BTW/FYI I believe I have no objections to the Bayesian approach to probability but I do think the attempt to make it into an epistemology is mistaken (e.g. because it cannot address purely philosophical issues where there's no data to use, so it fails to solve the general problem in epistemology of how knowledge (of all types) is created.)
Under a uniform prior [0, 1] the posterior mean is the empirical mean. How you sample is of no consequence. The likelihood/posterior f(p|#heads, #tails) is p^(#heads)(1-p)^(#tails) regardless of how you sample. Differentiate with respect to p and you get p*=heads/total.
It is rather amusing that most statistics professors are happy to have taught their students that the sampling procedures matter while at he same time crushing the natural intuition that your decisions should be based on the data you observe not on what might have happened in a world that doesn't exist.
If someone then takes your dataset and assumes it's a random sample -- e.g. just the same as the N=100 doctor trial -- he's wrong. It's not, it's something else, and that something else is less useful.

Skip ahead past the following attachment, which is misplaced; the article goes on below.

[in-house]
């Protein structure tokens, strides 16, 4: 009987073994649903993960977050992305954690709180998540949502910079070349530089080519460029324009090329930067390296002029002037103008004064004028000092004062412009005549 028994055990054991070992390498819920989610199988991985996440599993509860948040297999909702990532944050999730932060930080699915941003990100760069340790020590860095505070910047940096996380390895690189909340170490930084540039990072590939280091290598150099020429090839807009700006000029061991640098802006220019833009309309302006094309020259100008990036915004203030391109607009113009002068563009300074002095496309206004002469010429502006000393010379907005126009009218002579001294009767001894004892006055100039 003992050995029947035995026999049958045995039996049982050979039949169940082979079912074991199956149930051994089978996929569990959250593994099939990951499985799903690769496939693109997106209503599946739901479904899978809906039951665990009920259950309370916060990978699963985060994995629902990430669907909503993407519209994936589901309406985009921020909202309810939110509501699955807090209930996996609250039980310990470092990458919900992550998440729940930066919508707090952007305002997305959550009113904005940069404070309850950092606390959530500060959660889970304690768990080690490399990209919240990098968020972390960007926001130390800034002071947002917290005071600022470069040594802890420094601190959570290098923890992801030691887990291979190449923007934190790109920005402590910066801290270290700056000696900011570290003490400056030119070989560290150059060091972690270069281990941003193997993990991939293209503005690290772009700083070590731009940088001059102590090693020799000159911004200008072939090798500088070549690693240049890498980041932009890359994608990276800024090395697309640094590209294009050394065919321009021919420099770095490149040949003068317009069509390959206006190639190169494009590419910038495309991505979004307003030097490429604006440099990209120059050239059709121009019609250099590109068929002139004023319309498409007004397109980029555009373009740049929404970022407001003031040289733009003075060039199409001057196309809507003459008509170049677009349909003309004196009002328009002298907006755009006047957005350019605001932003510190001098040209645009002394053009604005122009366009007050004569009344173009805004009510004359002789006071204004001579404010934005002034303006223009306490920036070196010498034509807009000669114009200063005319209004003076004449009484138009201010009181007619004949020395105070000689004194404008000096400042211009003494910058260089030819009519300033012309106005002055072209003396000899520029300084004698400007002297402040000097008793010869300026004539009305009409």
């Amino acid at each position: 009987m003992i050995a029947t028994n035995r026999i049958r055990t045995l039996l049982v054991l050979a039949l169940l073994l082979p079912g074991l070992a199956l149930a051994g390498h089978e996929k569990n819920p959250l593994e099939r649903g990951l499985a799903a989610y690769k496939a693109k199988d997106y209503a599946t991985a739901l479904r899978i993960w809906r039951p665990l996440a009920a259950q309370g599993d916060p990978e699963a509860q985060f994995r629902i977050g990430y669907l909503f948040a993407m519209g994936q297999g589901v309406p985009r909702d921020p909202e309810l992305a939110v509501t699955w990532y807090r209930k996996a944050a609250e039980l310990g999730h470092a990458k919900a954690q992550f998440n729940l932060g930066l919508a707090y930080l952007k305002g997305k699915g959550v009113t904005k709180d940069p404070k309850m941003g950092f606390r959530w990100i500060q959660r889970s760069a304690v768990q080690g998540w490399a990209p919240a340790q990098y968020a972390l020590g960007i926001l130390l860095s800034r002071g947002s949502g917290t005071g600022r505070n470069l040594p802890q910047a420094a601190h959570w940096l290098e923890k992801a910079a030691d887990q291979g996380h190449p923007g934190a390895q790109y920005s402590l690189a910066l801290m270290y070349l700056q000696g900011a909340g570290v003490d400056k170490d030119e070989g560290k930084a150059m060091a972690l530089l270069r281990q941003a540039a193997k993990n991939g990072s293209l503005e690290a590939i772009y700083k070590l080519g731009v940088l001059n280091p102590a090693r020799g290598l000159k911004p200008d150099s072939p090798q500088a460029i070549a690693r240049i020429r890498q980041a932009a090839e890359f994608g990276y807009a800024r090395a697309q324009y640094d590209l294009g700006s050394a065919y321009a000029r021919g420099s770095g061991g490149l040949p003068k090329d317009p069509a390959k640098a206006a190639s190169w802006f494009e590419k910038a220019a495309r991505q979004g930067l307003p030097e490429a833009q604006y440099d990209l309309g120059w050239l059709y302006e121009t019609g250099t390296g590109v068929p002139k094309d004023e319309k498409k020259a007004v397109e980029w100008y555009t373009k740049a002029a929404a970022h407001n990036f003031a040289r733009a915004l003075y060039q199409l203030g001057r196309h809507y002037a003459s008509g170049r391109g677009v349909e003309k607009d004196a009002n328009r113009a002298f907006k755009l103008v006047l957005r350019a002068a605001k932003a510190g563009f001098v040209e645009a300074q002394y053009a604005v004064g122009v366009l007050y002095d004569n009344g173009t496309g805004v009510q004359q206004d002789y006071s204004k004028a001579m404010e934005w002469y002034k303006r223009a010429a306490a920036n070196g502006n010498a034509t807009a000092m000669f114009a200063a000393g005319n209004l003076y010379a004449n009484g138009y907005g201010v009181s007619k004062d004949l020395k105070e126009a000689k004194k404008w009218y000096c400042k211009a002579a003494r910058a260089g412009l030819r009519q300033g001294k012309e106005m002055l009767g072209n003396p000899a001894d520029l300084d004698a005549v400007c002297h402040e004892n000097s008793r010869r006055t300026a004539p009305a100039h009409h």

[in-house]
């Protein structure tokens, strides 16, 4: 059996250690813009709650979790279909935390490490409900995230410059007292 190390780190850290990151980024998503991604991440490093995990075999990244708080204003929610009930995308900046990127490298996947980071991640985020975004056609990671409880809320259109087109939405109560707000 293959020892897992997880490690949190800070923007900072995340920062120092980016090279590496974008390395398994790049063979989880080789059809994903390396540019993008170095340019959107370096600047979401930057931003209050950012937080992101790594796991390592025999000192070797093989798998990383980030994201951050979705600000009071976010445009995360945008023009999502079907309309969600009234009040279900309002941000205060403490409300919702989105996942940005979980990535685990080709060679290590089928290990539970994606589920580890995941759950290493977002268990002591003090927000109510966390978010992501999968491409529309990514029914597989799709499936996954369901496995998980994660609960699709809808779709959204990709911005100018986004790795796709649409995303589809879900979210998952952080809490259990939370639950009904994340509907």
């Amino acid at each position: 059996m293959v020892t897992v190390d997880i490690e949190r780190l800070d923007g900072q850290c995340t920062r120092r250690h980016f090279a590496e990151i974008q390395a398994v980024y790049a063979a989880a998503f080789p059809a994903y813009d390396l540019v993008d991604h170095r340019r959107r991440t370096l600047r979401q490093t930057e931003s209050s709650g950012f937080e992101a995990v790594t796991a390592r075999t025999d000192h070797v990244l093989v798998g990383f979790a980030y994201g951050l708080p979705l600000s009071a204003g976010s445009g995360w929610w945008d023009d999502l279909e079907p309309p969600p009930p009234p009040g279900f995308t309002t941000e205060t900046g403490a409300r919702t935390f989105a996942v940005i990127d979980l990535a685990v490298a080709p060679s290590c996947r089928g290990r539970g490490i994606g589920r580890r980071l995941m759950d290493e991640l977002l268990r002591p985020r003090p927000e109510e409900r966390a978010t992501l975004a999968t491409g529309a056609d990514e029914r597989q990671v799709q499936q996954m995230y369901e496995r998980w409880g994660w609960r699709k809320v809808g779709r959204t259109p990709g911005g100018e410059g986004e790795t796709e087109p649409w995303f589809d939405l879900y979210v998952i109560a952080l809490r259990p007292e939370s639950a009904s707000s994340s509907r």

You say "how you sample is of no consequence". But suppose your sampling method selectively throws out some data that it doesn't like. That is of consequence, right? So sampling methods do matter. Now consider a method which implicitly throws out data because some sample collections are never completed. That matters too.
See my other comment, up a few times then down the other branch, the one with the pastebin code.
However the example with the two doctors was not the halting type.
Can you agree to that? Or do you have a defense of non-halting stopping rules, even though they are incapable of reporting some data sets?
I think I figured this out but would be interested in criticism on this point if not. Is there some way of dealing with non-halting that makes it OK?
The book says if there's a stopping rule then inferences must depend only on the resulting sample but that assumes there is a resulting sample -- that the procedure halts.